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Scaling Cost-Effective Energy Efficiency

Extreme weather events, exacerbated by rising temperatures, as well as mounting efforts to reduce greenhouse gas emissions have underscored the urgency of the climate challenge and the vital need for energy efficiency. We know that efficiency can halve emissions by 2050 and get the United States halfway to its climate goals. We also know that the actions building owners can take to meet climate commitments are critical to those efforts. But how do we ensure progress? And can we achieve it equitably and quickly?

Historically, energy efficiency has been sold as a vegetable—it is good for you and prudent to save money on your energy bill. But people don’t like vegetables :). The good news is that energy efficiency actually means a healthier, more comfortable quality of life. In other words, to scale, energy efficiency needs to be sold as having your cake (and eating it too).

Regional energy efficiency organizations (REEOs) provide technical assistance to states and municipalities to support efficiency policy development and adoption, along with program design and implementation. There are six (6) REEOs in the US:

  • The Midwest Energy Efficiency Alliance (MEEA) is the source on energy efficiency in the Midwest. MEEA balances the diverse interests of our members and network across public and private sectors, to create a common ground on energy efficiency.  We work with all stakeholders in the region to support energy efficiency from policy adoption through program implementation.
  • The Northeast Energy Efficiency Partnerships (NEEP) is a regional nonprofit that promotes the efficient use of energy in homes, buildings, and industries across the Northeast.
  • The Northwest Energy Efficiency Alliance (NEEA) is an alliance of more than 100 Northwest utilities and energy efficiency organizations working on behalf of more than 12 million energy consumers. NEEA leverages its strong regional partnerships to effect market transformation by accelerating the adoption of energy-efficient products, services, and practices.
  • The Southeast Energy Efficiency Alliance (SEEA) drives market transformation in the Southeast’s energy efficiency sector through collaborative public policy, thought leadership, programs, and technical advisory services. SEEA promotes energy efficiency as a catalyst for economic growth, workforce development, and energy security across 11 southeastern states. These states include Alabama, Arkansas, Florida, Georgia, Kentucky, Louisiana, Mississippi, North Carolina, South Carolina, Tennessee, and Virginia.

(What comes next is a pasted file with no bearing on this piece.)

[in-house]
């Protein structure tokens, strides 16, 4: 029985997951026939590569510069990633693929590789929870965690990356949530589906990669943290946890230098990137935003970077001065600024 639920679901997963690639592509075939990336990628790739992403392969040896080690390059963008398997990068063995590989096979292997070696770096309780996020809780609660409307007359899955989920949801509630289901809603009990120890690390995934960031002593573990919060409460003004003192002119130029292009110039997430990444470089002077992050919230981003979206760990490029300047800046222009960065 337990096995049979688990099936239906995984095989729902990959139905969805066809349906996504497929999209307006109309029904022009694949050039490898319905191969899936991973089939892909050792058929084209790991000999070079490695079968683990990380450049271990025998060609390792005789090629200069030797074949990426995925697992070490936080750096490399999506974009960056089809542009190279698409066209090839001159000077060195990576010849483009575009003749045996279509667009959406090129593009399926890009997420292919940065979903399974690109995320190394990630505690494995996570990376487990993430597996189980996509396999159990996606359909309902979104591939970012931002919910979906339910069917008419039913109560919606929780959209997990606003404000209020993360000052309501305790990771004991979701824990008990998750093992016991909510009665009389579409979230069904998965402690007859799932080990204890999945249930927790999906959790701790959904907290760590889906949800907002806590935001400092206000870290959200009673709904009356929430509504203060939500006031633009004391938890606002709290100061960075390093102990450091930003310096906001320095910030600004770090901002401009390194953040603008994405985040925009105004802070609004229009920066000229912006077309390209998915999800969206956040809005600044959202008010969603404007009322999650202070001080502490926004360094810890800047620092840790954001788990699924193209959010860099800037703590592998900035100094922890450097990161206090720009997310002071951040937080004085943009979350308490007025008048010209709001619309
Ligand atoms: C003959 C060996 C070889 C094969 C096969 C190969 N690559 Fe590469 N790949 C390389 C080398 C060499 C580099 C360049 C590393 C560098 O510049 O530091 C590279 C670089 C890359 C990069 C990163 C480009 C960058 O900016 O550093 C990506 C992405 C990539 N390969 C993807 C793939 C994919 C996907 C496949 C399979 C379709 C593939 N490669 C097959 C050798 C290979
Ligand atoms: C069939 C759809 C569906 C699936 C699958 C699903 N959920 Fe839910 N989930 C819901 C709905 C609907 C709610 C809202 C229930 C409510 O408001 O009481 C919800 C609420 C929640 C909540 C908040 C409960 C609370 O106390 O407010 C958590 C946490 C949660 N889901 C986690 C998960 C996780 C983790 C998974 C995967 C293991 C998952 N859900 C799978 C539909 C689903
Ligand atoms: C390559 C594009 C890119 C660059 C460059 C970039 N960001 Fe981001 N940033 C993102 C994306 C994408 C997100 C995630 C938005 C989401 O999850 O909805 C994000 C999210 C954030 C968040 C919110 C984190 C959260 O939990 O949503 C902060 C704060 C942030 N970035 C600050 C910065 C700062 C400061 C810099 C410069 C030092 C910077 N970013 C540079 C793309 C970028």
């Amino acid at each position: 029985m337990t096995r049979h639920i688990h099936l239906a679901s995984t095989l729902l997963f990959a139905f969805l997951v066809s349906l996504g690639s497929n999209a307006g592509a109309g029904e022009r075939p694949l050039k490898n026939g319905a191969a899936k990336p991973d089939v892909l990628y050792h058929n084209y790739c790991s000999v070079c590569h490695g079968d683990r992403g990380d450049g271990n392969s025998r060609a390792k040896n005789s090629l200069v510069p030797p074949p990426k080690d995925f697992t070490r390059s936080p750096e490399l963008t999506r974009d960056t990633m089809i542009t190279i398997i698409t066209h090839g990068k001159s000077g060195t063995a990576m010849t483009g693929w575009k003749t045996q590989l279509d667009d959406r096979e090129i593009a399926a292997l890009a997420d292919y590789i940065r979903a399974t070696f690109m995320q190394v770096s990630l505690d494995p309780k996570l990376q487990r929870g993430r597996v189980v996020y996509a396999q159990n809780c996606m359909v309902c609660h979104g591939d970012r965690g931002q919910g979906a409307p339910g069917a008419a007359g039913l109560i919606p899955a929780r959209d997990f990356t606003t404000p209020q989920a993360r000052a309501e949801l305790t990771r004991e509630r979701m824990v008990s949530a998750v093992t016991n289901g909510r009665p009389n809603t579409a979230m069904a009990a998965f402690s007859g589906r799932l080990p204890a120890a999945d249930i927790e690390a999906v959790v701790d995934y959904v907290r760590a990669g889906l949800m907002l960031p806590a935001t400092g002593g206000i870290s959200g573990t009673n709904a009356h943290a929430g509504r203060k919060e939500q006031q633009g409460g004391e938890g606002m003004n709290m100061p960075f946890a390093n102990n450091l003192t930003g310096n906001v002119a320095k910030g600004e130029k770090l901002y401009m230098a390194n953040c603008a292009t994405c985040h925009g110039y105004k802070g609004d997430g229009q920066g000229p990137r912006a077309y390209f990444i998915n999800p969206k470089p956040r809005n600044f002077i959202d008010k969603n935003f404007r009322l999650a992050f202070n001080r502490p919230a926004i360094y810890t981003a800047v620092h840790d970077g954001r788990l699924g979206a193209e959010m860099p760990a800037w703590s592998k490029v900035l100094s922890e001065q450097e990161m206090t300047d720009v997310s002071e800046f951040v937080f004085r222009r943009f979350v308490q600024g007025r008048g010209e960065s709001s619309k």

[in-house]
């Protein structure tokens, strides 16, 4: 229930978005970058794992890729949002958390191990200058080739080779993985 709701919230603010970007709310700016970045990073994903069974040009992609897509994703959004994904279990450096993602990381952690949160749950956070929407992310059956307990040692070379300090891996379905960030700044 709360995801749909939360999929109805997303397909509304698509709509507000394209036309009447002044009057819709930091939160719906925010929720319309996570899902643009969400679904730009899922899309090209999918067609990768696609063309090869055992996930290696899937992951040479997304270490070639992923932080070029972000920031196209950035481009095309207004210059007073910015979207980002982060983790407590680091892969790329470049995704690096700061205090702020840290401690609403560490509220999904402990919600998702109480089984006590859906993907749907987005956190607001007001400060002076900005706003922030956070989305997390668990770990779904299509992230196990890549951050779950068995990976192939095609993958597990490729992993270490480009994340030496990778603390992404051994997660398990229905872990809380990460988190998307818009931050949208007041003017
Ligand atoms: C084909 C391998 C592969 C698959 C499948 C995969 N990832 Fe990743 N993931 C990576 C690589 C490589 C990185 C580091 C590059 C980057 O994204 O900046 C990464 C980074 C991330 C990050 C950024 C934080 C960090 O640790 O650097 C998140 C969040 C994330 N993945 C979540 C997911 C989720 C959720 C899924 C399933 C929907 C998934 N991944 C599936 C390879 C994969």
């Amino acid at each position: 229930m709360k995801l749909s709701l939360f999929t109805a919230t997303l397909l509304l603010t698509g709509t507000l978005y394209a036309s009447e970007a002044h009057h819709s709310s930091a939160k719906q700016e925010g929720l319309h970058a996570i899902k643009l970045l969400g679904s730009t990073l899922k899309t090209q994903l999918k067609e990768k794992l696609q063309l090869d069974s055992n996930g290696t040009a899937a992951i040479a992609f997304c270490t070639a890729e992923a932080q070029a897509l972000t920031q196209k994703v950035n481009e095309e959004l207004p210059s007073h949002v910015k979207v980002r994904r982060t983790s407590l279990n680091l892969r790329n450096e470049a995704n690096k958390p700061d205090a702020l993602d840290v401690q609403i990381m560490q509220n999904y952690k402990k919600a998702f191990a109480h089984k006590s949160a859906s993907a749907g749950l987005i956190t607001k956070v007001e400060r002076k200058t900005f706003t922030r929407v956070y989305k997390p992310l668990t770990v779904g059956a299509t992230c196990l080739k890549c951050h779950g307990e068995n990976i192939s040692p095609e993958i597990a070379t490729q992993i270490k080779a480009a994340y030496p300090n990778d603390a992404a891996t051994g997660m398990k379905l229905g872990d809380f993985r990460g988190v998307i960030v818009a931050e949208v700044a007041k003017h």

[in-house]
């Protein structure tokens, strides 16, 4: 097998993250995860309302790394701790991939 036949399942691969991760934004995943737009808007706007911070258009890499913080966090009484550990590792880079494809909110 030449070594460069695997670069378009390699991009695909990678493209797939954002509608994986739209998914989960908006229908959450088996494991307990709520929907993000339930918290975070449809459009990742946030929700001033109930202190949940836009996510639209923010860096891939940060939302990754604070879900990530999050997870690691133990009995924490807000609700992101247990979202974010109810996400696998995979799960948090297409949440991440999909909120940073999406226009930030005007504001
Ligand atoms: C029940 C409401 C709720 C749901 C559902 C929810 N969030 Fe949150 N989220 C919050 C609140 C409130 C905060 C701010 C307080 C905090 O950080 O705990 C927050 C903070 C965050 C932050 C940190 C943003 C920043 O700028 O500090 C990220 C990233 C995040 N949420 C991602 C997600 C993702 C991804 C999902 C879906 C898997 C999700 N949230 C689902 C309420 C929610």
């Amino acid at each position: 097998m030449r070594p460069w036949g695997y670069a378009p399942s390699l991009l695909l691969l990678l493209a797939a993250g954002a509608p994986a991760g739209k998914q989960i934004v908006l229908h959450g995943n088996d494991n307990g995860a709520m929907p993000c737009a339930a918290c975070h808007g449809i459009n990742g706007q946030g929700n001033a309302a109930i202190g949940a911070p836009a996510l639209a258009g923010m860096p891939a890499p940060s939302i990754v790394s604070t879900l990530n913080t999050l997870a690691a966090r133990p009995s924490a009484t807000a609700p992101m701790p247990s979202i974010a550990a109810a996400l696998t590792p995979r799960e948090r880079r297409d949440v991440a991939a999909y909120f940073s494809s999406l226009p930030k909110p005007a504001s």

• The Southwest Energy Efficiency Project (SWEEP) is a public interest organization that advances energy efficiency in Arizona, Colorado, Nevada, New Mexico, Utah, and Wyoming. Traditionally this is a high-growth region where energy efficiency efforts were lagging compared to some other regions, air pollution is a growing concern, and coal-fired power plants provide the majority of electricity supply.
  • The South-Central Partnership for Energy Efficiency as a Resource (SPEER), the newest regional energy efficiency organization, aims to accelerate the adoption of advanced building systems and energy-efficient products and services in Texas and Oklahoma. These two states include nearly 30 million people and more than half of the fastest-growing cities in America.  SPEER is a member-based organization with 40 members, including manufacturers, utilities, energy services companies, non-profits, cities, universities, and more.

Building Assure has designed and developed my Building Alerts with the small building owner in mind. Our low-cost solution provides all the necessary data to monitor energy consumption and waste, air quality, thermal comfort (temperature and humidity), water leak detection, equipment maintenance, service quality check (was the service conducted, and did it achieve the desired results), and much more. All while providing full transparency to your tenants and service contractors.

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